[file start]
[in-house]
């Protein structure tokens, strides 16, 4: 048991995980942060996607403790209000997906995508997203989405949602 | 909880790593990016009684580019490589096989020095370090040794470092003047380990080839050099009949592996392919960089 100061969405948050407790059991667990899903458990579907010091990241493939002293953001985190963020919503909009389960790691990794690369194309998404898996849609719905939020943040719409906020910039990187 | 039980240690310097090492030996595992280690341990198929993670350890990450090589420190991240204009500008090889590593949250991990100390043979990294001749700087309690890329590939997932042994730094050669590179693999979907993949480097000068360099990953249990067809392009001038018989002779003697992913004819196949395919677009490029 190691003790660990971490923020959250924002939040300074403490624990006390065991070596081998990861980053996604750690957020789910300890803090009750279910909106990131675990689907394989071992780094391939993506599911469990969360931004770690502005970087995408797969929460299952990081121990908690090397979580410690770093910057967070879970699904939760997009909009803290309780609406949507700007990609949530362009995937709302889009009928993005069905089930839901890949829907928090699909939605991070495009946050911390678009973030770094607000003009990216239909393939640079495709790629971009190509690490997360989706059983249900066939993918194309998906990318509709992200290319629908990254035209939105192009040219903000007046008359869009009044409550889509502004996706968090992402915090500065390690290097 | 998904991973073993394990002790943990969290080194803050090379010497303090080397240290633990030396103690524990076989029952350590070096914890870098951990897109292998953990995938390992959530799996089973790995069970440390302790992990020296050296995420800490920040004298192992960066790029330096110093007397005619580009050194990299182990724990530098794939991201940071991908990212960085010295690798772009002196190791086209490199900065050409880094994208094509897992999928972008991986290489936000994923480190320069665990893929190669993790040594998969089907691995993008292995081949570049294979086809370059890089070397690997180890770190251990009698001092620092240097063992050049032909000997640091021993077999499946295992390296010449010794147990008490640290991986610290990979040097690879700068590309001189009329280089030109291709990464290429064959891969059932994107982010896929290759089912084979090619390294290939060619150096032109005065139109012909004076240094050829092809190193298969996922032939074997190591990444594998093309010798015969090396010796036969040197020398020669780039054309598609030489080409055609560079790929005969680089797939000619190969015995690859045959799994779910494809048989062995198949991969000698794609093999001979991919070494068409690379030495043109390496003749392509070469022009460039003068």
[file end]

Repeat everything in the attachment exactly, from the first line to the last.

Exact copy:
[in-house]
């Protein structure tokens, strides 16, 4: 048991995980942060996607403790209000997906995508997203989405949602 | 909880790593990016009684580019490589096989020095370090040794470092003047380990080839050099009949592996392919960089 100061969405948050407790059991667990899903458990579907010091990241493939002293953001985190963020919503909009389960790691990794690369194309998404898996849609719905939020943040719409906020910039990187 | 039980240690310097090492030996595992280690341990198929993670350890990450090589420190991240204009500008090889590593949250991990100390043979990294001749700087309690890329590939997932042994730094050669590179693999979907993949480097000068360099990953249990067809392009001038018989002779003697992913004819196949395919677009490029 190691003790660990971490923020959250924002939040300074403490624990006390065991070596081998990861980053996604750690957020789910300890803090009750279910909106990131675990689907394989071992780094391939993506599911469990969360931004770690502005970087995408797969929460299952990081121990908690090397979580410690770093910057967070879970699904939760997009909009803290309780609406949507700007990609949530362009995937709302889009009928993005069905089930839901890949829907928090699909939605991070495009946050911390678009973030770094607000003009990216239909393939640079495709790629971009190509690490997360989706059983249900066939993918194309998906990318509709992200290319629908990254035209939105192009040219903000007046008359869009009044409550889509502004996706968090992402915090500065390690290097 | 998904991973073993394990002790943990969290080194803050090379010497303090080397240290633990030396103690524990076989029952350590070096914890870098951990897109292998953990995938390992959530799996089973790995069970440390302790992990020296050296995420800490920040004298192992960066790029330096110093007397005619580009050194990299182990724990530098794939991201940071991908990212960085010295690798772009002196190791086209490199900065050409880094994208094509897992999928972008991986290489936000994923480190320069665990893929190669993790040594998969089907691995993008292995081949570049294979086809370059890089070397690997180890770190251990009698001092620092240097063992050049032909000997640091021993077999499946295992390296010449010794147990008490640290991986610290990979040097690879700068590309001189009329280089030109291709990464290429064959891969059932994107982010896929290759089912084979090619390294290939060619150096032109005065139109012909004076240094050829092809190193298969996922032939074997190591990444594998093309010798015969090396010796036969040197020398020669780039054309598609030489080409055609560079790929005969680089797939000619190969015995690859045959799994779910494809048989062995198949991969000698794609093999001979991919070494068409690379030495043109390496003749392509070469022009460039003068």